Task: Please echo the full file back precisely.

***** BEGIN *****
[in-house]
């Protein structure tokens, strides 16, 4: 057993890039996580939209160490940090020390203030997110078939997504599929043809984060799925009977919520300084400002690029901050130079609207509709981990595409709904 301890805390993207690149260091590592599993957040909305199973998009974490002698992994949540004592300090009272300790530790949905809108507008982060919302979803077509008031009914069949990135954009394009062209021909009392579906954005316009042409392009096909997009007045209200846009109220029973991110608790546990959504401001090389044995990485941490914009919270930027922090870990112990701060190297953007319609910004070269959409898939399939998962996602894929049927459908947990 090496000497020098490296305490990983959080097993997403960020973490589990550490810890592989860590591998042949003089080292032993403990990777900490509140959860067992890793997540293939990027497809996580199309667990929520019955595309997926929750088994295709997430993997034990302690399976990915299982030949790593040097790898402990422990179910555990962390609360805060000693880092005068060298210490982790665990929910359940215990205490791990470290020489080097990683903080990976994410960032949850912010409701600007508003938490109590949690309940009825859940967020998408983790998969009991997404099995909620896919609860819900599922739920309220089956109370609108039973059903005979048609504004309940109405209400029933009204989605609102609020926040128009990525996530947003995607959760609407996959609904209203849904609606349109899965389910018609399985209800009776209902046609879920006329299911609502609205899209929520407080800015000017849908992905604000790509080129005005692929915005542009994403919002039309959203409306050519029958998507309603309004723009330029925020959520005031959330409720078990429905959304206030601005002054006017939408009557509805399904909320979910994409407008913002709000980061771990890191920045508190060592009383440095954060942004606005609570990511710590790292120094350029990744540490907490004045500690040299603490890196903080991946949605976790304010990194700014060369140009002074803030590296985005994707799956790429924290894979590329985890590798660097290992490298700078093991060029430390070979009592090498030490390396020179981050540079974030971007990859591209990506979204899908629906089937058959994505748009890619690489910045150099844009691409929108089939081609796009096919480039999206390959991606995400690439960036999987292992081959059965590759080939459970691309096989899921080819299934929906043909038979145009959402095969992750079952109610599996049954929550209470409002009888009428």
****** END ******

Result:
[in-house]
């Protein structure tokens, strides 16, 4: 057993890039996580939209160490940090020390203030997110078939997504599929043809984060799925009977919520300084400002690029901050130079609207509709981990595409709904 301890805390993207690149260091590592599993957040909305199973998009974490002698992994949540004592300090009272300790530790949905809108507008982060919302979803077509008031009914069949990135954009394009062209021909009392579906954005316009042409392009096909997009007045209200846009109220029973991110608790546990959504401001090389044995990485941490914009919270930027922090870990112990701060190297953007319609910004070269959409898939399939998962996602894929049927459908947990 090496000497020098490296305490990983959080097993997403960020973490589990550490810890592989860590591998042949003089080292032993403990990777900490509140959860067992890793997540293939990027497809996580199309667990929520019955595309997926929750088994295709997430993997034990302690399976990915299982030949790593040097790898402990422990179910555990962390609360805060000693880092005068060298210490982790665990929910359940215990205490791990470290020489080097990683903080990976994410960032949850912010409701600007508003938490109590949690309940009825859940967020998408983790998969009991997404099995909620896919609860819900599922739920309220089956109370609108039973059903005979048609504004309940109405209400029933009204989605609102609020926040128009990525996530947003995607959760609407996959609904209203849904609606349109899965389910018609399985209800009776209902046609879920006329299911609502609205899209929520407080800015000017849908992905604000790509080129005005692929915005542009994403919002039309959203409306050519029958998507309603309004723009330029925020959520005031959330409720078990429905959304206030601005002054006017939408009557509805399904909320979910994409407008913002709000980061771990890191920045508190060592009383440095954060942004606005609570990511710590790292120094350029990744540490907490004045500690040299603490890196903080991946949605976790304010990194700014060369140009002074803030590296985005994707799956790429924290894979590329985890590798660097290992490298700078093991060029430390070979009592090498030490390396020179981050540079974030971007990859591209990506979204899908629906089937058959994505748009890619690489910045150099844009691409929108089939081609796009096919480039999206390959991606995400690439960036999987292992081959059965590759080939459970691309096989899921080819299934929906043909038979145009959402095969992750079952109610599996049954929550209470409002009888009428």